I often find myself thinking about the name of the organization I work for. What does it mean to be a better business? Typically, for BBB, this means “do no harm.” Our ratings serve as an incentive for businesses to work with their customers to be responsive and responsible when there are problems.

There’s a next step, though, from “do no harm” to “do good.” Can business be a force for good?

When people think of good businesses, they often think about small businesses, which are the backbone of the economy. They’re also the backbone of every single community across Canada.

The owners of these businesses are our friends and neighbours. They employ people in their communities. They’re in touch with what matters to us. They sponsor our kids’ sports teams, they buy from other local businesses, they donate to local charities. I love small businesses. I support them whenever I can, for all these reasons and more.

There’s another kind of business that’s emerging as a powerful force in our economy and communities across Canada and around the world. Social enterprises are for-profit businesses that create community benefit in the course of doing business.

Some improve environmental sustainability by creating demand for renewable energy. Others create employment opportunities for people who face barriers that make it difficult for them to get or keep a job. There’s a movement afoot to find ways to better integrate these companies into the economy. That’s a good thing; every single time they sell a service or product, they’re making our world a better place.

There’s one kind of business that’s almost always cast in the role of villain: Big Business. Executives who make more money in an hour than their average employees make in a year. Lavish bonuses and stock packages thrown around with abandon. Fraud, deceit, and corruption. Lobbying of government, buying legislation that’ll benefit them even more.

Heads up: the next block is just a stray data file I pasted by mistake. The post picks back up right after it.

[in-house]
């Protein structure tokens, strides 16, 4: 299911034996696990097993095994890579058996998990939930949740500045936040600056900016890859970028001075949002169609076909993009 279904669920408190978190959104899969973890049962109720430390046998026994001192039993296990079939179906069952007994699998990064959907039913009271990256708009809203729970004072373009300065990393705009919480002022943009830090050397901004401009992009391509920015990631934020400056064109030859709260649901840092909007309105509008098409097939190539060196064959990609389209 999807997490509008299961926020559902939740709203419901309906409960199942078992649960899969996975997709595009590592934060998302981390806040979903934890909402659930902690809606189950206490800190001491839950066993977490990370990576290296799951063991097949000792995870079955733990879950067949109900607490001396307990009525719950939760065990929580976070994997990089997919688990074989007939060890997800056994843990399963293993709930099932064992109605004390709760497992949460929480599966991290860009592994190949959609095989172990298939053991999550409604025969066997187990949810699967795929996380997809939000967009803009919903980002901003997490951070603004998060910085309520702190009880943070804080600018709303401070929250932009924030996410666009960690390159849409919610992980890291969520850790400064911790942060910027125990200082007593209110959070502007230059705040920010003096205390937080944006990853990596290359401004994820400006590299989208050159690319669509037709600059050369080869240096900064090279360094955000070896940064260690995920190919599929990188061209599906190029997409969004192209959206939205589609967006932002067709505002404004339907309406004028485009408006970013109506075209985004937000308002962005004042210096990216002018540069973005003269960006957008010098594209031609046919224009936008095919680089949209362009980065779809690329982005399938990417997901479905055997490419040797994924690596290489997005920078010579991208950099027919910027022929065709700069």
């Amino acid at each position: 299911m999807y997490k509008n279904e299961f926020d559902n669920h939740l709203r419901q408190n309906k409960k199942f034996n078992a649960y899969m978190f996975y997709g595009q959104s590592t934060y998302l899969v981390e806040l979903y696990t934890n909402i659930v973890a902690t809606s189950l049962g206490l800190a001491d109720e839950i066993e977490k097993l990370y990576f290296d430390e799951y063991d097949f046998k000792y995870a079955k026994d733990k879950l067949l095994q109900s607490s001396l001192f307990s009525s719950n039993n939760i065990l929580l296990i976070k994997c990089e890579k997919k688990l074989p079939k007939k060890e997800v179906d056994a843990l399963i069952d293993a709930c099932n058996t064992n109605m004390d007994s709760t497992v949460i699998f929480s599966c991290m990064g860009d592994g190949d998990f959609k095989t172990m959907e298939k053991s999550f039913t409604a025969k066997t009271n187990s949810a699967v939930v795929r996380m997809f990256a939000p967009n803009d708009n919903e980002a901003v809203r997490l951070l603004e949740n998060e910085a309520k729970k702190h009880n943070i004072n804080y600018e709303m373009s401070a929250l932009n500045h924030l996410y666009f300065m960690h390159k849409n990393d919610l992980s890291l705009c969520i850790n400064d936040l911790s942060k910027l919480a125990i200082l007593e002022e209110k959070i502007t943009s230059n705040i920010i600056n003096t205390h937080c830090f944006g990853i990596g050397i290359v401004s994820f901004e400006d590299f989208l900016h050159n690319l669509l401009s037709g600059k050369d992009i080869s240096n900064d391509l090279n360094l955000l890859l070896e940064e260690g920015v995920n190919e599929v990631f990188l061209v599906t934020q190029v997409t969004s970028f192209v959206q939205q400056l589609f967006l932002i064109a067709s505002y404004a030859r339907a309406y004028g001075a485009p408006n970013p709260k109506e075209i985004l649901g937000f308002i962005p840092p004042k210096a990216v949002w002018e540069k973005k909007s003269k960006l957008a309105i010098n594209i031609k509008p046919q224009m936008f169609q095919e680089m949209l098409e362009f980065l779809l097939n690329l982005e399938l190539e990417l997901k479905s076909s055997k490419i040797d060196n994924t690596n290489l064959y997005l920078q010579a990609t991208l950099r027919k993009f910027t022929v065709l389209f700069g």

But I’m going to make my closing argument here in defense of the bad guy. Big business can also be good business. And the power to make that happen is often in our hands. When a massive multinational corporation decides to make a change across their whole organization, a single small change can make a big difference. Therein lies the opportunity.

Imagine if an international chain chose to pay every single one of its employees a true living wage. In addition to the direct impact on poverty, this would create a ripple effect of competition in labour markets everywhere, forcing other companies to do the same to attract employees.

But that first company would likely have to charge a bit more for their products or services. Would you be willing to pay?

Imagine if a large grocery chain chose to purchase only from suppliers with environmentally sustainable production, processing, and transportation practices. This would be a good thing, but the prices you’d pay at the checkout would be a bit higher, and you might not always be able to find every brand or product in the store. Would you shop there?

If a national fast-food chain chose to eliminate all single-use plastics from their business, there would be an immediate drop in the amount of plastic being manufactured and disposed of (in landfills, and in our oceans). This would be good, but it would come at a cost of convenience. You’d have to change your lifestyle, carrying reusable bags, cutlery, cups and straws. Would you be willing?

In a world dominated by commerce, small businesses are our local heroes, and social enterprises are a burgeoning force for positive change. But don’t discount the power every one of us has to change the narrative about big business, telling them—or, more importantly, showing them with our purchase decisions—that we want them to be a force for good.

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